• Another thing to think about before you light up: marijuana can impair your ability to make safe judgments for and about your children.
  • If parents have any marijuana products, especially things like edibles, they should keep them safely away from children (this is particularly true when there are small children at home).

It’s so important to think about this as a parent — and to talk with your teens, not just once but often, in an ongoing way. Make sure they have the information and strategies they need to make the best and healthiest choices. Make sure that you are making the best choices yourself when it comes to marijuana use, because as a parent, your choices are about more than just you.


  1. Marijuana as a Pain Killer

    @carenician I totally agree with you Marijuana has so many medical implications and yet it is sidelined as a therapeutic drug. It is also a substitute to Pain Killers and this property had been widely acclaimed by so many medical practitioners. I wonder why it still is being treated as a step child which no one wanted.

  2. Dr. Md, Aftab Uddin

    Thanks for marvelous & informative article.
    Yes, Marijuana is the most illicit drug used all over the world. It is proved that marijuana causes brain damage, learning disabilities and reduce ones cognitive functions. Its legalization may produce many bad effects on student society and as well as others. We need more consciousness about it. Legalization may kick student lives of that state.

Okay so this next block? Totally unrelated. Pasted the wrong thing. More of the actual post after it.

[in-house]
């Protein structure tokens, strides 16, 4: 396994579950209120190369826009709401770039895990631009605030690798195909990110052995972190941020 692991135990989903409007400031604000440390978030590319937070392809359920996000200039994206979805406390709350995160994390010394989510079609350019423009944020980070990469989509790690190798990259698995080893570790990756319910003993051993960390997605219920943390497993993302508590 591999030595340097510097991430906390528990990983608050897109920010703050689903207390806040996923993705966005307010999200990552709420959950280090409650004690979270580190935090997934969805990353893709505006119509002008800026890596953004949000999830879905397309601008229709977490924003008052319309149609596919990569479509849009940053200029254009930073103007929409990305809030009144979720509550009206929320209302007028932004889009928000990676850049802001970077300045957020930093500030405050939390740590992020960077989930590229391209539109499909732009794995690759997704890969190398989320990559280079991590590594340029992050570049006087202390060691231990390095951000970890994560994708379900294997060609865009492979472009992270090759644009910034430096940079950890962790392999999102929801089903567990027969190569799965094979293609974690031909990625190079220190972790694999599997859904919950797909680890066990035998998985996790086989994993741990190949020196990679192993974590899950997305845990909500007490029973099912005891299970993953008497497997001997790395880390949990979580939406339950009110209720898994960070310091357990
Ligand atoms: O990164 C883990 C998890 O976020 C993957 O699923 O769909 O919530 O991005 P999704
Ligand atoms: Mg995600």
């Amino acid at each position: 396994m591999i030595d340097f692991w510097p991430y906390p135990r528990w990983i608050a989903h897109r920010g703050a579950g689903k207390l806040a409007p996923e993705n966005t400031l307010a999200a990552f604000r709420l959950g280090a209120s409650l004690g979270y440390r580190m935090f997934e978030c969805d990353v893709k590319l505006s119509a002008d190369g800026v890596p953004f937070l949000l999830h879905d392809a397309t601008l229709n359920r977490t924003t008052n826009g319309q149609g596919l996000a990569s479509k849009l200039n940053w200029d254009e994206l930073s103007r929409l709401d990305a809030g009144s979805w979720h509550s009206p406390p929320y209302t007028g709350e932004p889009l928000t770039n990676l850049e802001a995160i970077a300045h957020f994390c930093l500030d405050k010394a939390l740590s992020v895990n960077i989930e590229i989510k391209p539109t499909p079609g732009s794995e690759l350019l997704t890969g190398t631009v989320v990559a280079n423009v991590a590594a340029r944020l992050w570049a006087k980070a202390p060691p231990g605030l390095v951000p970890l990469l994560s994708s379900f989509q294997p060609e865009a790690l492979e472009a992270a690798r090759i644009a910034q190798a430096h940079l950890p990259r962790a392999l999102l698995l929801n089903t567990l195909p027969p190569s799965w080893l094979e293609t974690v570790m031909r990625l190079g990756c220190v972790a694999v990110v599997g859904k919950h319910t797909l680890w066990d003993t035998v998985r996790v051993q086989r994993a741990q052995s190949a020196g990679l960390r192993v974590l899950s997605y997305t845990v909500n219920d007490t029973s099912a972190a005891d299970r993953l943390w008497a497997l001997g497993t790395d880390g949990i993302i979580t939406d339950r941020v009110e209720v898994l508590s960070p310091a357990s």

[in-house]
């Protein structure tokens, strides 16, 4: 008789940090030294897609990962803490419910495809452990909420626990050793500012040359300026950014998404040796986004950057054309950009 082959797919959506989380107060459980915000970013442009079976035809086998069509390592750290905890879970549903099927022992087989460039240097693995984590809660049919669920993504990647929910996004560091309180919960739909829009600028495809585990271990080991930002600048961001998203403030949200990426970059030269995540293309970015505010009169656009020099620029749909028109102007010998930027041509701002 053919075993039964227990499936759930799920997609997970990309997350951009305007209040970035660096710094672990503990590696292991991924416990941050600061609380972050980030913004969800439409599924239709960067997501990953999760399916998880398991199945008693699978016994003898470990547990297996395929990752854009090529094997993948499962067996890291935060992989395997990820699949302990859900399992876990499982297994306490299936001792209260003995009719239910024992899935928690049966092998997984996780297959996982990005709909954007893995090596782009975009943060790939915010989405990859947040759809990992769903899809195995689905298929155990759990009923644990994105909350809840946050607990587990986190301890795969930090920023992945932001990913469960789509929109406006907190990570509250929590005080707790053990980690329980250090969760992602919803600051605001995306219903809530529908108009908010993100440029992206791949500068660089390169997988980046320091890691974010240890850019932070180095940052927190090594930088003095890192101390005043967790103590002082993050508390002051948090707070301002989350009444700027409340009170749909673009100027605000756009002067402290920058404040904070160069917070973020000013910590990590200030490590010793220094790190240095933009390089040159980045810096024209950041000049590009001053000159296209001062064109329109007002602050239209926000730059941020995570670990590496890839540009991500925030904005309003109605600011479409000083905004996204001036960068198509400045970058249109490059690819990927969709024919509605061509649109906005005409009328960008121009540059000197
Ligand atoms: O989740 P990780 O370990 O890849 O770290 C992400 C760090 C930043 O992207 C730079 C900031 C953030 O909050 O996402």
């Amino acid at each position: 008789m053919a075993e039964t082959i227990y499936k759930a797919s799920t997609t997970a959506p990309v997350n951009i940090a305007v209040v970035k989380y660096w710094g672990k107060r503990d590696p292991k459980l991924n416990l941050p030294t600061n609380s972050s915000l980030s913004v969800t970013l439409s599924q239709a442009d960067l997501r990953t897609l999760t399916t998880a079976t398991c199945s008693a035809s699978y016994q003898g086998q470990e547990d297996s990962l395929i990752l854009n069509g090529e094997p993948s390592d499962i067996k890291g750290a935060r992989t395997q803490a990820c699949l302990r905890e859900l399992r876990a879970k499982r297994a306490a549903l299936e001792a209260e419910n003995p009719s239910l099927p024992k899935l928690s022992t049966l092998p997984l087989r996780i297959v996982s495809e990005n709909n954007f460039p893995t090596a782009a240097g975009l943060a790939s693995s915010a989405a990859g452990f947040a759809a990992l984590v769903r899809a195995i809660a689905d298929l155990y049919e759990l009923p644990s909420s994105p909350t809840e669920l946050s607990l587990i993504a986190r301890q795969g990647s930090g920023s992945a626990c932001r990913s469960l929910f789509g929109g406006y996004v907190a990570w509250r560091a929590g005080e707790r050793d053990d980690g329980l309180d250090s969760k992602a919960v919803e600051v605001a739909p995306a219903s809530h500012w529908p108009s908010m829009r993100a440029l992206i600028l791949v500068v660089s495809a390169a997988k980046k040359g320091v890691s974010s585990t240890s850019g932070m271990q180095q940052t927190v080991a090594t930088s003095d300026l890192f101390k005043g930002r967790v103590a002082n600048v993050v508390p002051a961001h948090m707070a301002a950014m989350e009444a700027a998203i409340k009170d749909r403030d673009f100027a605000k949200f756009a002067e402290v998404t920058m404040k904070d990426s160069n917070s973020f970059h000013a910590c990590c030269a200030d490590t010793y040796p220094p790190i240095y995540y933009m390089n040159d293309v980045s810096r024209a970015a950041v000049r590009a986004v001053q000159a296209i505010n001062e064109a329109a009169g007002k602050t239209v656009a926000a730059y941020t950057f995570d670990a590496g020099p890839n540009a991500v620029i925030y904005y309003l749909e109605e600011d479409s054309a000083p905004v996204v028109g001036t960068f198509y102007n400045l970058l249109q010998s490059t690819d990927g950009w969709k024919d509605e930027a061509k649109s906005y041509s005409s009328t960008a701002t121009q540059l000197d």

So we needs to prevent it and establish proper treatment for addicted one.
    To treat the addicted one, At first we need to detect them and take him away from marijuana.
    One of the biggest hurdle to quit smoking weed is withdrawal symptoms like insomnia, anxiety and panic attack, vivid dreams and so many on. To get rid from it about 80-90% of people start again taking weed.
    From our 2 year experience about quitting weed, we recently published an article about “how to ease cannabis withdrawal symptoms” for them. Hopefully it help millions of people who are trying and trying to quit marijuana.
    You are most welcome to:


  3. carenician

    Cannabis is that the least habit-forming substance out of tobacco, alcohol, and alkaloid. perhaps scaring youngsters with false claims regarding the toxicity of cannabis really will increase the prospect they’ll become users, or abusers. They before long discover it’s way less ototoxic and harmful than alcohol.

  4. E. Schmidt

    The conclusion reached by the above ncbi study reads as follows.

    “CONCLUSIONS: Our results may have been affected by selection bias or error in measuring lifetime exposure and confounder histories; but they suggest that the association of these cancers with marijuana, even long-term or heavy use, is not strong and may be below practically detectable limits.”

    If i have learned anything during years of University and a science degree it is that for every PRO study there is a CON study. It is irresponsible to think that only one side of an argument is fact.